Want an NSA-Proof Social Media? Try Twister

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Social media may be the key to post and get updates about your friends and the world in general as it happens.? But what if you are one of those who want the perks of social media but still want to remain as private as possible?? Especially now that people are made aware that the National Security Agency is watching internet traffic and social networks, thanks to whistle blower Edward Snowden.

Try Twister, a decentralized social network much like Twitter.

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The brain child of Miguel Freitas, Twister users can post public updates but is shielded to prevent other users from knowing if you are online, what your IP address is and protects your direct and private messages through encryption.

Admittedly, Freitas knows how important social media is, especially during political unrest.? When massive protests in Brazil broke out in June, Freitas was among those who followed the news on Twitter.? ?Brazilian media is highly concentrated.? I have been able to read news that a lot of friends never heard about, Freitas said in an interview with Wired.

However, Freitas is still uncomfortable with the thought that all the news and information is in the hands of only one company.? ?As much as I like using Twitter for news reading, the possibility of a single entity being able to control this important flux of information made no sense to me,? Freitas added.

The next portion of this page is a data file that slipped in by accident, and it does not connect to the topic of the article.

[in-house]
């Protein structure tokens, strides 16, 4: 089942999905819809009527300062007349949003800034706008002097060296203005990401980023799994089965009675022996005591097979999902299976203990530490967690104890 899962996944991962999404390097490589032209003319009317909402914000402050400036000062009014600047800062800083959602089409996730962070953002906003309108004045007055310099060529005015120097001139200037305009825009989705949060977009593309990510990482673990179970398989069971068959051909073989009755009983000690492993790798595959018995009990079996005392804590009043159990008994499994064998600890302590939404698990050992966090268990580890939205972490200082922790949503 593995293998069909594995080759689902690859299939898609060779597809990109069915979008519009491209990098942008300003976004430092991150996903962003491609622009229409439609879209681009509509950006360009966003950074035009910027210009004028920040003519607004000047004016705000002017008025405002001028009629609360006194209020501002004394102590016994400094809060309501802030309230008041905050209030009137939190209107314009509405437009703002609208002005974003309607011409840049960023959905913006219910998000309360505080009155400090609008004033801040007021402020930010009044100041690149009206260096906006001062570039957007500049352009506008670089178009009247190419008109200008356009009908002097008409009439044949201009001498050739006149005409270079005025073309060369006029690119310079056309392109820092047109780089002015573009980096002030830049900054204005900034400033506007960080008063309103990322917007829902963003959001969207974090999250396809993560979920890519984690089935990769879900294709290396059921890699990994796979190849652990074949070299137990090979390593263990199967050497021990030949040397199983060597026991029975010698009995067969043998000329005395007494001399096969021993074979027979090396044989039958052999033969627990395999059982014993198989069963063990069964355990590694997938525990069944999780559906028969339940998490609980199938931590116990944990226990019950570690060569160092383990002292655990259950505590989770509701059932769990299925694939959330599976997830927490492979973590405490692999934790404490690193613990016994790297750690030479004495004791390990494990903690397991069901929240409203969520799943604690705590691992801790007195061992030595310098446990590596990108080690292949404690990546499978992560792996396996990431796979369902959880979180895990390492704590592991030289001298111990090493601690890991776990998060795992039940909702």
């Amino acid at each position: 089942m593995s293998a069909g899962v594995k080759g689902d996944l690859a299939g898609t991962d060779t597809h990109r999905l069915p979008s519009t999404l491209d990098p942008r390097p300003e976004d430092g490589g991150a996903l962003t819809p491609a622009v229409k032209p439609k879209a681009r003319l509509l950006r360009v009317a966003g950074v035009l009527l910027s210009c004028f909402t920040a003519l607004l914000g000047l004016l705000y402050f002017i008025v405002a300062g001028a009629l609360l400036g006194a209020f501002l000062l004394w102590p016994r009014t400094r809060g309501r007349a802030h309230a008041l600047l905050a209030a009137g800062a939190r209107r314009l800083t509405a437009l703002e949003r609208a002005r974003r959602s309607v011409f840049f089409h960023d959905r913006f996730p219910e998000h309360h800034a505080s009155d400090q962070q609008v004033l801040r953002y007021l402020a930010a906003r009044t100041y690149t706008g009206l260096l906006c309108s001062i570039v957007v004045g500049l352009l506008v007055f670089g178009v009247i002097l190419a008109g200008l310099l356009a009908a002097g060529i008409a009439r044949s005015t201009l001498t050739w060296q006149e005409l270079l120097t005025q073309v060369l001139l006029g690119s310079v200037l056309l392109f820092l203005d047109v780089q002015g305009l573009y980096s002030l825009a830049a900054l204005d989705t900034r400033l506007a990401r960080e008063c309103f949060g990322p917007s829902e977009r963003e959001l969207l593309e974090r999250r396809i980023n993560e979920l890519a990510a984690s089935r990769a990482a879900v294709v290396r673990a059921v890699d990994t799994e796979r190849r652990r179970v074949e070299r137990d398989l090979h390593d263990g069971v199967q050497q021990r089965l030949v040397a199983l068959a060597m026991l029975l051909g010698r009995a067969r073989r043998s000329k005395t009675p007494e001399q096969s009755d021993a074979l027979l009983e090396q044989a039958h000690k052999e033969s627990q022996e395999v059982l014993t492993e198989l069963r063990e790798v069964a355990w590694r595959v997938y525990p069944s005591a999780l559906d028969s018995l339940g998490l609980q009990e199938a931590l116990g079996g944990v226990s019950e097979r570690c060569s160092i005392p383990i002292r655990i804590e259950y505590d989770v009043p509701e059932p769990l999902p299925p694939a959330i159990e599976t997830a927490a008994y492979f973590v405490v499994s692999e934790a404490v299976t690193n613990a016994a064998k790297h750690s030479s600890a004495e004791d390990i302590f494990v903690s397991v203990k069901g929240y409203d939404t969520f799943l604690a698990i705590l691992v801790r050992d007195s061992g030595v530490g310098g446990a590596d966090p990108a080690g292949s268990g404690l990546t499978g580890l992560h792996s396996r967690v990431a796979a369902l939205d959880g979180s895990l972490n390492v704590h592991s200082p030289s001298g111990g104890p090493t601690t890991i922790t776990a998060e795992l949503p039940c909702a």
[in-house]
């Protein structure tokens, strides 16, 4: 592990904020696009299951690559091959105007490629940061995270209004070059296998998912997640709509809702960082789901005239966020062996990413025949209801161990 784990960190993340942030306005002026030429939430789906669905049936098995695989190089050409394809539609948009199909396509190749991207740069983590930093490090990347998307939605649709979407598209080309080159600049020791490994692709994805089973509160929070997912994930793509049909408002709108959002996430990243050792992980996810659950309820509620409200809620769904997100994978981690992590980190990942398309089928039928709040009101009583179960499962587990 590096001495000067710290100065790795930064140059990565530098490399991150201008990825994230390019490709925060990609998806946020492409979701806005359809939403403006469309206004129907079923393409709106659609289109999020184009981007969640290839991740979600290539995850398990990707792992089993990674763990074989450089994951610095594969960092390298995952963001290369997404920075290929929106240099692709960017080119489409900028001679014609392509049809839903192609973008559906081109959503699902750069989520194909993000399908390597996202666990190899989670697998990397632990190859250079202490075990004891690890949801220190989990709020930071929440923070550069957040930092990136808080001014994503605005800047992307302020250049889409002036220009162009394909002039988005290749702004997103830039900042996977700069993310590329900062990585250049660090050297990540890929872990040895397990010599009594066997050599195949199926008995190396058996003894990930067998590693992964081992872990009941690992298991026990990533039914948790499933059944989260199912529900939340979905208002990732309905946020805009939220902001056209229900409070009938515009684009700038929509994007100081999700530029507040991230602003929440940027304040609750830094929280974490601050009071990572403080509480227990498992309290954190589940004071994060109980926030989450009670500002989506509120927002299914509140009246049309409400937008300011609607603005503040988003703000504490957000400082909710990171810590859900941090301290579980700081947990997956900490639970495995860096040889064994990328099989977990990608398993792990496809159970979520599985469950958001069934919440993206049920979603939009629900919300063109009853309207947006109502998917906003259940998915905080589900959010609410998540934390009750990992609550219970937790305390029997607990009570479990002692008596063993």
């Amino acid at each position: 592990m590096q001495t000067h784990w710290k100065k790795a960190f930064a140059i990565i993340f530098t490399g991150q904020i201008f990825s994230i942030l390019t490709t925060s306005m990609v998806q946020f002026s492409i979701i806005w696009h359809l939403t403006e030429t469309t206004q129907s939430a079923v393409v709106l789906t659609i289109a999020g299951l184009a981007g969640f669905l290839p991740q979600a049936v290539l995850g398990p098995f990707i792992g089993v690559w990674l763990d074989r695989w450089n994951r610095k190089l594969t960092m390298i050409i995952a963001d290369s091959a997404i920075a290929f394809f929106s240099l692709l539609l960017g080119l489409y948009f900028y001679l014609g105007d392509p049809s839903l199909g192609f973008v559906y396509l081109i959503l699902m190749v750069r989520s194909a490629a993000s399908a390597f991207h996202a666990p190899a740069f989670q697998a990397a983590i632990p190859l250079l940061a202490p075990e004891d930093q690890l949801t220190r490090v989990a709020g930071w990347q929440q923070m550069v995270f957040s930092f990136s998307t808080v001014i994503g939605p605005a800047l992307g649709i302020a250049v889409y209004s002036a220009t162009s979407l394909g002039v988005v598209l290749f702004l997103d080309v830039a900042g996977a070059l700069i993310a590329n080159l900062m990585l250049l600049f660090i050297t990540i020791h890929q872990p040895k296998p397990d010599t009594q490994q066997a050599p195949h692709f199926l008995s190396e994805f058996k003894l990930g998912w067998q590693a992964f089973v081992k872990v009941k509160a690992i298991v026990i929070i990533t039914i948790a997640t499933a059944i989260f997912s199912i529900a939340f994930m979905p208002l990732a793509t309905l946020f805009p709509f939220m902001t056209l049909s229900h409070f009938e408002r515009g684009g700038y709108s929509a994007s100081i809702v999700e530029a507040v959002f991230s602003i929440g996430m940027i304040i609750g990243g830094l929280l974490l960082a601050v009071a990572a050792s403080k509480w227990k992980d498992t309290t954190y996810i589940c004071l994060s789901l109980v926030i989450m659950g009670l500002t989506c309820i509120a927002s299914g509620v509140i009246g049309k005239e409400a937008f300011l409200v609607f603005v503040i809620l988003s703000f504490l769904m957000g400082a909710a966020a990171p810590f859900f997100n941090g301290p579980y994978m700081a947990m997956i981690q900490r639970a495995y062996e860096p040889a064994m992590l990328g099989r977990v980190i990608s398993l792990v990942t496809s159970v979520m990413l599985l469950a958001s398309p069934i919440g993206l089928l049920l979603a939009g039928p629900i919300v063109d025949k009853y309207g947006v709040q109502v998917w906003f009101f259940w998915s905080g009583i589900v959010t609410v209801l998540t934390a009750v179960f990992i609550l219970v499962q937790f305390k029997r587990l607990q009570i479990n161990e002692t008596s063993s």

Using code from bitcoin and BitTorrent protocol, Freitas and his collaborator, Lucas Leal, came up with an application that is not controlled by a central authority but works through peer-to-peer technology.


?Twister is a microblogging peer-to-peer platform, that is, it is a distributed system like BitTorrent or similar file sharing technologies.? Being completely decentralized means that no one is able to shut it down, as there is no single point to attack.? The system is also designed so it cannot be censored, freedom of speech cannot be taken from you.? And because the cryptography is employed end-to-end, no entity is able to spy on your communications,? Freitas said on Twister?s FAQs.

Bitcoin is not used per se but its protocol is used to verify users and to ensure that there would be no dual registrations.? Since there is no money involved, the incentive for users is that they can send promoted messages if they verify a user.? Promoted messages can be availed not only of companies selling products but also organizations that want to promote their cause.

The BitTorrent protocol works by distributing the number of posts through the network quickly, thus, without the need for a central server.

However, Freitas also pointed out that if someone is already following your internet traffic, it can also track your Twister account.? In such case, the additional use of Tor Project?s anonymity software is recommended by Freitas.

Twister currently runs on Android, Linux and OSX.

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